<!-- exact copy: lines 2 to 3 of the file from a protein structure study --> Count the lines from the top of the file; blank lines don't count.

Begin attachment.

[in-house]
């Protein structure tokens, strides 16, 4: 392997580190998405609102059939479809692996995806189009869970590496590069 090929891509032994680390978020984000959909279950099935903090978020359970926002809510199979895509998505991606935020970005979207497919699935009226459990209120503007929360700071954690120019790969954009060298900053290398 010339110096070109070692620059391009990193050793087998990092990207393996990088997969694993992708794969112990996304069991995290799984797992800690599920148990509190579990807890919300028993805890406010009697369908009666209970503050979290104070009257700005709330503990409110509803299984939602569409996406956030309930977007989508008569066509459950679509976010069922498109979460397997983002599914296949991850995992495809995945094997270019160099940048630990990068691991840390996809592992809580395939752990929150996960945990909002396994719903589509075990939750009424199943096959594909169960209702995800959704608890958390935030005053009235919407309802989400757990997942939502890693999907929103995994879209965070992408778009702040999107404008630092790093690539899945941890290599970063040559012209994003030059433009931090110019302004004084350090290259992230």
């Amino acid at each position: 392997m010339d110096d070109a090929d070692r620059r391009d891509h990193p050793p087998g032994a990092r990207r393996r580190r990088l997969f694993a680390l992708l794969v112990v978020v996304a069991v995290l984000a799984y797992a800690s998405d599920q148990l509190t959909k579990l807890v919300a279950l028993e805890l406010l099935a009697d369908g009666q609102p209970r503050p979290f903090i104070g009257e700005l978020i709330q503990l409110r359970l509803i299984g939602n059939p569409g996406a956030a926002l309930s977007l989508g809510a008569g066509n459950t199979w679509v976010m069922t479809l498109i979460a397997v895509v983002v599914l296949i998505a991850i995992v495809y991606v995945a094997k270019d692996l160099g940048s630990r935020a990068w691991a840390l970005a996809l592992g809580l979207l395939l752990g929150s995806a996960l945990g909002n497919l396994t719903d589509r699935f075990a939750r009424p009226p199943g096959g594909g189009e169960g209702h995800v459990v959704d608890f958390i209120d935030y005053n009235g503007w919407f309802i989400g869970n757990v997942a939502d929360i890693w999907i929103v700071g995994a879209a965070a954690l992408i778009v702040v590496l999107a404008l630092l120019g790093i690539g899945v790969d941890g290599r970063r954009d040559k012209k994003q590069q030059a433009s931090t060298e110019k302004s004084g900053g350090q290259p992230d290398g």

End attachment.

């Protein structure tokens, strides 16, 4: 392997580190998405609102059939479809692996995806189009869970590496590069 090929891509032994680390978020984000959909279950099935903090978020359970926002809510199979895509998505991606935020970005979207497919699935009226459990209120503007929360700071954690120019790969954009060298900053290398 010339110096070109070692620059391009990193050793087998990092990207393996990088997969694993992708794969112990996304069991995290799984797992800690599920148990509190579990807890919300028993805890406010009697369908009666209970503050979290104070009257700005709330503990409110509803299984939602569409996406956030309930977007989508008569066509459950679509976010069922498109979460397997983002599914296949991850995992495809995945094997270019160099940048630990990068691991840390996809592992809580395939752990929150996960945990909002396994719903589509075990939750009424199943096959594909169960209702995800959704608890958390935030005053009235919407309802989400757990997942939502890693999907929103995994879209965070992408778009702040999107404008630092790093690539899945941890290599970063040559012209994003030059433009931090110019302004004084350090290259992230």
């Amino acid at each position: 392997m010339d110096d070109a090929d070692r620059r391009d891509h990193p050793p087998g032994a990092r990207r393996r580190r990088l997969f694993a680390l992708l794969v112990v978020v996304a069991v995290l984000a799984y797992a800690s998405d599920q148990l509190t959909k579990l807890v919300a279950l028993e805890l406010l099935a009697d369908g009666q609102p209970r503050p979290f903090i104070g009257e700005l978020i709330q503990l409110r359970l509803i299984g939602n059939p569409g996406a956030a926002l309930s977007l989508g809510a008569g066509n459950t199979w679509v976010m069922t479809l498109i979460a397997v895509v983002v599914l296949i998505a991850i995992v495809y991606v995945a094997k270019d692996l160099g940048s630990r935020a990068w691991a840390l970005a996809l592992g809580l979207l395939l752990g929150s995806a996960l945990g909002n497919l396994t719903d589509r699935f075990a939750r009424p009226p199943g096959g594909g189009e169960g209702h995800v459990v959704d608890f958390i209120d935030y005053n009235g503007w919407f309802i989400g869970n757990v997942a939502d929360i890693w999907i929103v700071g995994a879209a965070a954690l992408i778009v702040v590496l999107a404008l630092l120019g790093i690539g899945v790969d941890g290599r970063r954009d040559k012209k994003q590069q030059a433009s931090t060298e110019k302004s004084g900053g350090q290259p992230d290398g």